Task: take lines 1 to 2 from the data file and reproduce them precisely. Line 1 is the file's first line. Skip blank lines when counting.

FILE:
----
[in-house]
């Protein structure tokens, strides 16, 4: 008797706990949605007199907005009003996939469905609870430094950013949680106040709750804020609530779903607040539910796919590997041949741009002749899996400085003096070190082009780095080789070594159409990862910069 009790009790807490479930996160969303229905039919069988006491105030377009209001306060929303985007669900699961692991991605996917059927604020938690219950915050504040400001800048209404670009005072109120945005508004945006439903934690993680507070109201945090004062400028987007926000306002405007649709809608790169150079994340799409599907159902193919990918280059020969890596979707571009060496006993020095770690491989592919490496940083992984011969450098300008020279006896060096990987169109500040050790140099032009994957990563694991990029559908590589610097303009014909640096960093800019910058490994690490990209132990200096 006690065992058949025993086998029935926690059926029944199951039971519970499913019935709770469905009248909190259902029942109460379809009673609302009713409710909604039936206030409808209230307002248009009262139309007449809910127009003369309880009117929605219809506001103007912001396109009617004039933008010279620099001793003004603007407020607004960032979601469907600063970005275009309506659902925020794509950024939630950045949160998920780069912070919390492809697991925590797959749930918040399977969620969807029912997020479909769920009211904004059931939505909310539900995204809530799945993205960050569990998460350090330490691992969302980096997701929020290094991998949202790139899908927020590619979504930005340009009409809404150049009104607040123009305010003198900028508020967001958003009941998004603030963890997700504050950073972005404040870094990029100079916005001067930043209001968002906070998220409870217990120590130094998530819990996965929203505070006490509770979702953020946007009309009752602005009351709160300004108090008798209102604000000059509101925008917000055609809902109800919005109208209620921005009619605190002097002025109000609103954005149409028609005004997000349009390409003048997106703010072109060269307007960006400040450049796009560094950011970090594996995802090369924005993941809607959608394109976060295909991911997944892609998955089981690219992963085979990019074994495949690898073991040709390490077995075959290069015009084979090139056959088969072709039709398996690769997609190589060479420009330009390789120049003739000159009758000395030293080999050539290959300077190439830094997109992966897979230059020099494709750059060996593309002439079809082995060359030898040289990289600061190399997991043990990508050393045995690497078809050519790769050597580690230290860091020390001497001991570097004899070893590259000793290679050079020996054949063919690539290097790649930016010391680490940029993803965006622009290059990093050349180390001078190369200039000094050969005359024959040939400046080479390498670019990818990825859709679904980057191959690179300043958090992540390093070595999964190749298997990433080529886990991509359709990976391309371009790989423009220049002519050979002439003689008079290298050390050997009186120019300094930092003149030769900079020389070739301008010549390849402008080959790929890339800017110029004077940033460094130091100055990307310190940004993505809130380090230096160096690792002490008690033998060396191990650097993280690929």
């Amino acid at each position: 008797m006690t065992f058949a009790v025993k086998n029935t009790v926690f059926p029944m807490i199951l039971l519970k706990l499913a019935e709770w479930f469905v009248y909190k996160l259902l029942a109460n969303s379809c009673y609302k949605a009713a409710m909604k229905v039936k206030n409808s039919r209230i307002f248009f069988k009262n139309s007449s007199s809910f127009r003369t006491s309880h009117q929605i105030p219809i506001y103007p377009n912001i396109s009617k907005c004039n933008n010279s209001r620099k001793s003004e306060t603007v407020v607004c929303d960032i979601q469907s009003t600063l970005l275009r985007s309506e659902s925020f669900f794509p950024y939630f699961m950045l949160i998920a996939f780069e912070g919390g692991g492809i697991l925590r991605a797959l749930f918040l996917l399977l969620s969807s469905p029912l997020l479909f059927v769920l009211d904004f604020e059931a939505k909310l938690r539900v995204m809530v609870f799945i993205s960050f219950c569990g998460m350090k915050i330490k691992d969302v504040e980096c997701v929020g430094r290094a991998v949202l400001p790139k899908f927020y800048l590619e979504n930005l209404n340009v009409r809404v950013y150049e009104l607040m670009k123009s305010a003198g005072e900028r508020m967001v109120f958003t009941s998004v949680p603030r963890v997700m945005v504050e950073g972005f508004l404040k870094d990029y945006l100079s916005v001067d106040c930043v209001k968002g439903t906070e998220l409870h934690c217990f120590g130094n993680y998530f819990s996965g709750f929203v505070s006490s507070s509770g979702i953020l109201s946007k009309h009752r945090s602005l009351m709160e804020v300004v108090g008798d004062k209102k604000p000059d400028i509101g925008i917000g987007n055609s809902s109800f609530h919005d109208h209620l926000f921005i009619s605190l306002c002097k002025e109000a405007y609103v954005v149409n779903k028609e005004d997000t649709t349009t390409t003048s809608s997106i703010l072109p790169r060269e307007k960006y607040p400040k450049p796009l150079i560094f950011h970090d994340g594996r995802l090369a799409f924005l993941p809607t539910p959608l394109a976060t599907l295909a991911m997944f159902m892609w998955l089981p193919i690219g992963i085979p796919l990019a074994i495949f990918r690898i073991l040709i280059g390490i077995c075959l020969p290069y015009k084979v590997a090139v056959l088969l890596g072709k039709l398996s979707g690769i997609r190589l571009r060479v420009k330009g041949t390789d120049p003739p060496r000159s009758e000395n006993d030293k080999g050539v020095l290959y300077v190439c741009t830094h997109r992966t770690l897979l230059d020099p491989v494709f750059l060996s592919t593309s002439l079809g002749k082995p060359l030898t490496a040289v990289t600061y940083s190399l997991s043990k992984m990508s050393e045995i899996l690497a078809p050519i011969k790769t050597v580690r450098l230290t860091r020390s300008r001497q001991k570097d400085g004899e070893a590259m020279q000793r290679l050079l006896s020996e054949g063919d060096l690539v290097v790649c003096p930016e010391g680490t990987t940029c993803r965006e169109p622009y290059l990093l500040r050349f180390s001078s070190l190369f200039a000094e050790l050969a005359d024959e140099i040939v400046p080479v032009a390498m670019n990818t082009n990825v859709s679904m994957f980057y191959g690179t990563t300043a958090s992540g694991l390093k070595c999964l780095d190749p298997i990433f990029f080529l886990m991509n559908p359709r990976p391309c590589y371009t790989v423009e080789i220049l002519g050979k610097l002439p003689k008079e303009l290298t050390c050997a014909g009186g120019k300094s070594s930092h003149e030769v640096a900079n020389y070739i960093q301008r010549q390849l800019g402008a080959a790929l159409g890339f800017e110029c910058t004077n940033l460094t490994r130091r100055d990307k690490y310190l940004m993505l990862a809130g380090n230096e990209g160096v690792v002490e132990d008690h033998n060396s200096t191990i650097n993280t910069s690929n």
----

[in-house]
């Protein structure tokens, strides 16, 4: 008797706990949605007199907005009003996939469905609870430094950013949680106040709750804020609530779903607040539910796919590997041949741009002749899996400085003096070190082009780095080789070594159409990862910069 009790009790807490479930996160969303229905039919069988006491105030377009209001306060929303985007669900699961692991991605996917059927604020938690219950915050504040400001800048209404670009005072109120945005508004945006439903934690993680507070109201945090004062400028987007926000306002405007649709809608790169150079994340799409599907159902193919990918280059020969890596979707571009060496006993020095770690491989592919490496940083992984011969450098300008020279006896060096990987169109500040050790140099032009994957990563694991990029559908590589610097303009014909640096960093800019910058490994690490990209132990200096 006690065992058949025993086998029935926690059926029944199951039971519970499913019935709770469905009248909190259902029942109460379809009673609302009713409710909604039936206030409808209230307002248009009262139309007449809910127009003369309880009117929605219809506001103007912001396109009617004039933008010279620099001793003004603007407020607004960032979601469907600063970005275009309506659902925020794509950024939630950045949160998920780069912070919390492809697991925590797959749930918040399977969620969807029912997020479909769920009211904004059931939505909310539900995204809530799945993205960050569990998460350090330490691992969302980096997701929020290094991998949202790139899908927020590619979504930005340009009409809404150049009104607040123009305010003198900028508020967001958003009941998004603030963890997700504050950073972005404040870094990029100079916005001067930043209001968002906070998220409870217990120590130094998530819990996965929203505070006490509770979702953020946007009309009752602005009351709160300004108090008798209102604000000059509101925008917000055609809902109800919005109208209620921005009619605190002097002025109000609103954005149409028609005004997000349009390409003048997106703010072109060269307007960006400040450049796009560094950011970090594996995802090369924005993941809607959608394109976060295909991911997944892609998955089981690219992963085979990019074994495949690898073991040709390490077995075959290069015009084979090139056959088969072709039709398996690769997609190589060479420009330009390789120049003739000159009758000395030293080999050539290959300077190439830094997109992966897979230059020099494709750059060996593309002439079809082995060359030898040289990289600061190399997991043990990508050393045995690497078809050519790769050597580690230290860091020390001497001991570097004899070893590259000793290679050079020996054949063919690539290097790649930016010391680490940029993803965006622009290059990093050349180390001078190369200039000094050969005359024959040939400046080479390498670019990818990825859709679904980057191959690179300043958090992540390093070595999964190749298997990433080529886990991509359709990976391309371009790989423009220049002519050979002439003689008079290298050390050997009186120019300094930092003149030769900079020389070739301008010549390849402008080959790929890339800017110029004077940033460094130091100055990307310190940004993505809130380090230096160096690792002490008690033998060396191990650097993280690929």